I would focus on the company's core values, mission statement, leadership team and products. Company culture is key to placing yourself in a positive, successful environment. Each of these categories contribute to a company's overall culture and value proposition for you personally.
The best preparation for behavioral based interviewing is to brainstorm ahead of your interview specific situations you have been in, in the workplace. These situations should include a time where you were successful on a team, or a specific project, a learning experience, how you reacted to negative feedback, how you provided negative feedback, etc... You should have an idea of the type of situational questions you will be asked based on the job description of the role you are interviewing for. After you go through the brainstorming session, determine what the situation taught you, what action you took and the result that occurred from that action. You can find many examples of behavioral interview questions online, and I provided a link here to also check out.
Think about your own experiences (volunteering, other jobs) and be prepared to give a STAR example of your experiences which match what the company says it wants. STAR stands for Situation, Task, Action, and Result.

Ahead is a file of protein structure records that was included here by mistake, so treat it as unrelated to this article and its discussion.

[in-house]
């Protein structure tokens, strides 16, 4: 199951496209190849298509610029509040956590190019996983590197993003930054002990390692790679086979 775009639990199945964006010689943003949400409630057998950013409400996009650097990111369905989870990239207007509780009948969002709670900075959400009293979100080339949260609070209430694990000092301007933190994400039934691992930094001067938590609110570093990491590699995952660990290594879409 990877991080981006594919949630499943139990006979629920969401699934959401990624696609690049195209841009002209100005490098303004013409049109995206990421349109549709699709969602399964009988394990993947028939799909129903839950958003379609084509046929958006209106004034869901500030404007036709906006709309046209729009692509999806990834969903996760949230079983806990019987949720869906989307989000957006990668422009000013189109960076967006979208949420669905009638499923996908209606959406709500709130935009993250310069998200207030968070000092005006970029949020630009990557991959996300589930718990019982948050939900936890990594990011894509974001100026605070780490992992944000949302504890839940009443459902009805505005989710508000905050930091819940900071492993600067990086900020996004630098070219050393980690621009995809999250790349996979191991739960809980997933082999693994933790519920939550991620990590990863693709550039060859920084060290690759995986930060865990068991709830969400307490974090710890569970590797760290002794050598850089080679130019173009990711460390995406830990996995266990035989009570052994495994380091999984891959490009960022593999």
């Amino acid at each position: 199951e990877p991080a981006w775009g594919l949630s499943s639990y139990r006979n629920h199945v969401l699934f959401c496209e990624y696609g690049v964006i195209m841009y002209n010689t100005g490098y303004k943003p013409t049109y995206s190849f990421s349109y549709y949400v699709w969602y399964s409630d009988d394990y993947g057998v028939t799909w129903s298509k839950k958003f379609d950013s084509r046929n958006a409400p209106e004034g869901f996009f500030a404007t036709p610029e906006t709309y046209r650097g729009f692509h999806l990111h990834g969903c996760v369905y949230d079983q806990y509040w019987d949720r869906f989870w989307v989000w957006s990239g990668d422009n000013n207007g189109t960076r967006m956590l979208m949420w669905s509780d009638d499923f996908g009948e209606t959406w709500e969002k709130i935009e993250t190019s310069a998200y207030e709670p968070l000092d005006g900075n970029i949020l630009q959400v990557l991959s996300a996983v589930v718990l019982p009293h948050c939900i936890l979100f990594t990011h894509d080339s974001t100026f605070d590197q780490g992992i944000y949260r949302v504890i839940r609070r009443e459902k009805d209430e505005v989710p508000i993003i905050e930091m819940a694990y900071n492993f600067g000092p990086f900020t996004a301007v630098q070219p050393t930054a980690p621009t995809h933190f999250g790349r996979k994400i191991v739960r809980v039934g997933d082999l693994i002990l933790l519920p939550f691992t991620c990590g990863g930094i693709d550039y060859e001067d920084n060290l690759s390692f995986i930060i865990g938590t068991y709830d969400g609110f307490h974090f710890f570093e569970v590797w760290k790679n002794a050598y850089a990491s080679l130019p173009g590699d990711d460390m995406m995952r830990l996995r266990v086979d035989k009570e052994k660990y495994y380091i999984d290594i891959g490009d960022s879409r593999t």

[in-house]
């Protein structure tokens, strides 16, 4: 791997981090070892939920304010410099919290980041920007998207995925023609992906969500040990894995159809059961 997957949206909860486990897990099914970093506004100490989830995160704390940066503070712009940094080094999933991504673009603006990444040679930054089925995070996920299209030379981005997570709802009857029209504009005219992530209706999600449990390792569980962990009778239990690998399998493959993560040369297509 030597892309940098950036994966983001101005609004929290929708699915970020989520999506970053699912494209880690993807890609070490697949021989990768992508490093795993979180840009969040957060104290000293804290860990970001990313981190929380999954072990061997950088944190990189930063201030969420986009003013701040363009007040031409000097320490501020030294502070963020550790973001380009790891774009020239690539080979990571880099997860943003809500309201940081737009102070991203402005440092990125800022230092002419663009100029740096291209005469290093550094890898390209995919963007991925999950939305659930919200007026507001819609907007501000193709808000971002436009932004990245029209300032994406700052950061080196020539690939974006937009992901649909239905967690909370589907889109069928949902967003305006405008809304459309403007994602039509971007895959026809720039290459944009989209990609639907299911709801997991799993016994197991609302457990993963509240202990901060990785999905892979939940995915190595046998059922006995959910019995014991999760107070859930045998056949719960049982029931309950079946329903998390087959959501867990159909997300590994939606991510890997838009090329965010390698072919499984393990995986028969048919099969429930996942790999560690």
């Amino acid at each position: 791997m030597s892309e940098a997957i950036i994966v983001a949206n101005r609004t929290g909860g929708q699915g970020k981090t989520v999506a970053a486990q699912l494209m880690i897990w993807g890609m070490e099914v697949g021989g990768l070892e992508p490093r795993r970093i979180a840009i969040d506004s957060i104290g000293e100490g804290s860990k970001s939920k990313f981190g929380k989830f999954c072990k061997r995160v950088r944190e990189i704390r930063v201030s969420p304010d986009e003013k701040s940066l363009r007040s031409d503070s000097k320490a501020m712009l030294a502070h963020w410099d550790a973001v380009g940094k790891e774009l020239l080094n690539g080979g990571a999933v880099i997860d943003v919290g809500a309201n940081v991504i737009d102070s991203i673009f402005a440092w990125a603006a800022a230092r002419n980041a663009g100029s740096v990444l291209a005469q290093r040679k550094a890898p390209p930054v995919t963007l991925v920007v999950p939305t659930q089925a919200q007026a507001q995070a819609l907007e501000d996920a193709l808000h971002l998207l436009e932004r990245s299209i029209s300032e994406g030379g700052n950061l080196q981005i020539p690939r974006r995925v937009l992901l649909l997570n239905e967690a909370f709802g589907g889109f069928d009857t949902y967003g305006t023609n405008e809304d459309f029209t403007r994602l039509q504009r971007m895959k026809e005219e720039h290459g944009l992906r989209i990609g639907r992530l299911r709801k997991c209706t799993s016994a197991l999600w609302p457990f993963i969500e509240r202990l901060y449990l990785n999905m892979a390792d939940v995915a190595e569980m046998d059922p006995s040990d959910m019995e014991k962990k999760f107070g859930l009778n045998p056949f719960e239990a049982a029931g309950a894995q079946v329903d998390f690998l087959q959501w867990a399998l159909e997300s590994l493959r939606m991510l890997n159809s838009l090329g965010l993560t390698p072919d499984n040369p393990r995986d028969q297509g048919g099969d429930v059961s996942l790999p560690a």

Practice. Practice. Practice. Before going into any interview, make sure you have answers planned out for some of the most common interview questions
The best way to ease interview nerves is to practice!! Ask your family, friends, classmates (anyone you can think of) to conduct a mock interview with you. It may seem silly at first, but it will pay off in the end!
[K]now your resume and experience inside and out. Similar to speech anxiety, the nerves come when you are unfamiliar with the content. In an interview, the content is you.
Most interview questions are behavioral based - using your past actions to predict your future behavior.
Many such questions start out with phrases such as "Tell me about a time when you...", or "Describe the last time you..." Usually the thought process you went through, actions you took, when and how you realized the mistakes you made, and how you learned from them are more important to the recruiter as there are really no "right" answers.
The best part of a weakness is the opportunity to learn and grow. Now that you have acknowledged and accepted your weakness, you can work hard to improve yourself. Explain the steps you have taken and are currently taking to strengthen your weakness.
Bring a folder with paper to write notes on, a pen and a few extra copies of your resume and cover letter.
For an interview showing up 15 minutes prior to the time you are asked is appropriate...I have been known to arrive at the building an hour early (due to very fast commute, etc.) and then I find a place to have a bite to eat or a coffee and wait until the appropriate time to walk in the building.
How many questions did you prepare for your previous interviews? My recommendation is to come up with three times that amount.
Remember that your interviewer is human too, so be yourself & take your time answering questions. Take deep breaths & don't drink too much coffee!